Wow, thanks for the thoughts and suggestions. I'll take a look at the db today...but, right off the bat, I'm guessing you are probably spot on with the compile...for the life of me I can't remember compiling this in xp, so it could very well be the cause of my grief.
    No third party modules, but, plenty of (I'm assuming here) DAO commands. Is it a huge chore to go thru and change it from DAO to ADO? (Change a couple lines at each open/close? Or is it a "Change the whole freaking database design" kinda thing?) I've got no problems going thru and changing a few lines in each of the forms if that's all it's going to take.
    I'll try to strip out the company specific information in the thing and post it up. Never hurts to have someone else look at something and tell me if'n I'm on the right track or if it's a flaming ball of misery<g>.

    Thanks again for the insight, I'll post again here after I've tried your suggestions,

    Sam
    Good, fast, cheap...Pick 2.

  8. #8
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    Good luck Sam
    Owner and Manager of
    CypherBYTE, Microsoft Access Development Specialists.
    Microsoft Access MCP.
    And all around nice guy!


    "Heck it's something understood by accountants ... so it can't be 'that' difficult..." -- Healdem
    "...teach a man to code and he'll be frustrated for life! " -- georgev

  9. #9
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    Ok, I've gone thru and renames some methods (had multiple Clr_Frm() and verify_delete methods...grr...I shoulda known better).

    I've uploaded a copy of the db revised. If you have some spare time and notice something else that I've done bass ackwards I'd really appreciate a heads up. It's been a long time since I've done any Access work so I'm sure I've forgotten more than I knew.

    On the bright side, renaming and recompiling did seem to straighten out (and improve the speed) the code not firing issue...at least until I do something else boneheaded and have it blow up in my face again.

    After doing a little (very little) research, I'm fairly sure I'll be changing the format to be consistent with the ADO format instead of DAO...depends on how much time they give me to complete the rest of this project...still have the entire user side to build (the user forms that are in this thing are temporary...thrown together to have access something to fire while I was building the master switchboard form)

    Thanks again,

    Sam
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    Last edited by SCrandall; 09-08-09 at 17:39.
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  10. #10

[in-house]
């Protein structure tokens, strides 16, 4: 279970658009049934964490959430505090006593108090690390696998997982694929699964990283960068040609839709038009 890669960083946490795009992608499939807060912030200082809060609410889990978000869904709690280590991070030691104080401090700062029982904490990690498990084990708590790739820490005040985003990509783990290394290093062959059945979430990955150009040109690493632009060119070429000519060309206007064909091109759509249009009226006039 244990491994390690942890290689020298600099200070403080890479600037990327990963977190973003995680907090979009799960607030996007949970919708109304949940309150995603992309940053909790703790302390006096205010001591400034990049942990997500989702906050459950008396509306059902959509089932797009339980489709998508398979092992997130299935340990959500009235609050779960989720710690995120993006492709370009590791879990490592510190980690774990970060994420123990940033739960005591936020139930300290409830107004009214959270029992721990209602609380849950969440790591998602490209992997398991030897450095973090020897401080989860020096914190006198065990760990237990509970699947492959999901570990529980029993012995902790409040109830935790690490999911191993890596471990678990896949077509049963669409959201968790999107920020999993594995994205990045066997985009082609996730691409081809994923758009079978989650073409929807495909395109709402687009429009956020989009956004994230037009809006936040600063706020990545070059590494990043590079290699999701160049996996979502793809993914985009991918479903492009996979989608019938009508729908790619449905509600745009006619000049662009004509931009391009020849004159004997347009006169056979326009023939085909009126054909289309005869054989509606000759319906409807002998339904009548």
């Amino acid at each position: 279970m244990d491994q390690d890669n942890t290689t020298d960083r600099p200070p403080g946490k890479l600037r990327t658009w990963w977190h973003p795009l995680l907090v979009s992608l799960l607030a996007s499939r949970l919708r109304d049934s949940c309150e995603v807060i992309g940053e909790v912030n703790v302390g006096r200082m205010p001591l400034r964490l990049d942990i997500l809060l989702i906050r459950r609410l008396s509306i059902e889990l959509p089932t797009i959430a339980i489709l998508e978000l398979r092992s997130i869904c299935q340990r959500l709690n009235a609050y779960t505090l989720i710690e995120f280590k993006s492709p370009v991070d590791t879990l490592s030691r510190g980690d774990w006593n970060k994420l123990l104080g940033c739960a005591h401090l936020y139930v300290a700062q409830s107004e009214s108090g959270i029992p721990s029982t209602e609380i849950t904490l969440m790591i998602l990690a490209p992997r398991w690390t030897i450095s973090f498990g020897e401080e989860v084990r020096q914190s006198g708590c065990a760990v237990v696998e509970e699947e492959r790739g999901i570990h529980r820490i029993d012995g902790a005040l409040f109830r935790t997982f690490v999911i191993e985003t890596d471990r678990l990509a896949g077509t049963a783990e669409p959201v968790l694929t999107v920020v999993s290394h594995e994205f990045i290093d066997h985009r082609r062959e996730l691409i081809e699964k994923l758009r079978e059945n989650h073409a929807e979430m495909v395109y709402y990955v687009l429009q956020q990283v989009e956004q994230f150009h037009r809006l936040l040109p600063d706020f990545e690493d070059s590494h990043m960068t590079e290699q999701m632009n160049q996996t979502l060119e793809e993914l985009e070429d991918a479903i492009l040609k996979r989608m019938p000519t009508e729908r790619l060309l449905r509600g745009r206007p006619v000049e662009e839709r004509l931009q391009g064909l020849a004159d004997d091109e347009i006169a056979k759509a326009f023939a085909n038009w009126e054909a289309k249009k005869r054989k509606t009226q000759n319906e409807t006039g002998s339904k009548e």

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    Why change? I have been using DAO exclusively for years and never had a problem with it. I personally don't see the sense in changing to ADO.
    Owner and Manager of
    CypherBYTE, Microsoft Access Development Specialists.
    Microsoft Access MCP.
    And all around nice guy!


    "Heck it's something understood by accountants ... so it can't be 'that' difficult..." -- Healdem
    "...teach a man to code and he'll be frustrated for life! " -- georgev

  11. #11
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    Yeh, after doing a bit more looking into it, unless I'm missing something, there really doesn't seem to be much of a difference between the two, so I guess the jury's still out on the switch.
    I generally like to switch to newer formats when I can for future support, but, doesn't really look like DAO's going to be going away any time soon. I guess we'll have to wait and see.

    Sam
    Good, fast, cheap...Pick 2.

  12. #12
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    I think there is so much legacy code in DAO that I doubt it will be dropped anytime soon. its not yet been deprecated by Microsoft so it should be good for another 3..5 years.

    I suspect if Microsoft bring out a .NET version of office products then I suspect that DAO will be on death row (and I suspect so to will ADO if the truth be told)

    In the late 90's I started to switch stuff to ADO, especially new stuff but looking in more detail it seemed the reasons for using ADO were more to do with talking to non SQL databases so it didn't seem of enough significance to drop DAO. I get the impression DAO is a lighter weight more focussed approach than ADO. now whether that's true or not is a moot point, but I prefer using DAO
    I'd rather be riding on the Tiger 800 or the Norton

  13. #13
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    Stick to DAO if you do not have a very good reason to change for ADO (working with stored procedures on a SQL server for instance), you'll spare yourself a lot of headaches and disapointments!
    Have a nice day!

  14. #14
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    LoL good to know. I guess I'll keep it as it sits then. (dang..and here I wanted to spend an extra x amount of hours banging my head against a wall for no good reason!<g>)

    Thanks for the input, as always appreciate everyone's opinions and experience.

    Sam, back to tweaking my "on the fly" reports...grr
    Good, fast, cheap...Pick 2.